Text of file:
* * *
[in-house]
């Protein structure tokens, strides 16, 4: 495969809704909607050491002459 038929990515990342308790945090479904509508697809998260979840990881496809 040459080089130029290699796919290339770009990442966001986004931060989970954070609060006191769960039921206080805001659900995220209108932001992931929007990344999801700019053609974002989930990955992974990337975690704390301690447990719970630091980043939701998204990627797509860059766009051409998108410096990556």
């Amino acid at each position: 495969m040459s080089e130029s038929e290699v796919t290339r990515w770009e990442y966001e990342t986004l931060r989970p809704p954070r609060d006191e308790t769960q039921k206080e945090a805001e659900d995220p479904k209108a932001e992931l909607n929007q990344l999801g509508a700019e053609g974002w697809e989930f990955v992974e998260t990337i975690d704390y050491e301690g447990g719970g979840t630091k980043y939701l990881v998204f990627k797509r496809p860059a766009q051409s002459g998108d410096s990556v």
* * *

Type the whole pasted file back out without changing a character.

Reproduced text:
[in-house]
């Protein structure tokens, strides 16, 4: 495969809704909607050491002459 038929990515990342308790945090479904509508697809998260979840990881496809 040459080089130029290699796919290339770009990442966001986004931060989970954070609060006191769960039921206080805001659900995220209108932001992931929007990344999801700019053609974002989930990955992974990337975690704390301690447990719970630091980043939701998204990627797509860059766009051409998108410096990556």
């Amino acid at each position: 495969m040459s080089e130029s038929e290699v796919t290339r990515w770009e990442y966001e990342t986004l931060r989970p809704p954070r609060d006191e308790t769960q039921k206080e945090a805001e659900d995220p479904k209108a932001e992931l909607n929007q990344l999801g509508a700019e053609g974002w697809e989930f990955v992974e998260t990337i975690d704390y050491e301690g447990g719970g979840t630091k980043y939701l990881v998204f990627k797509r496809p860059a766009q051409s002459g998108d410096s990556v």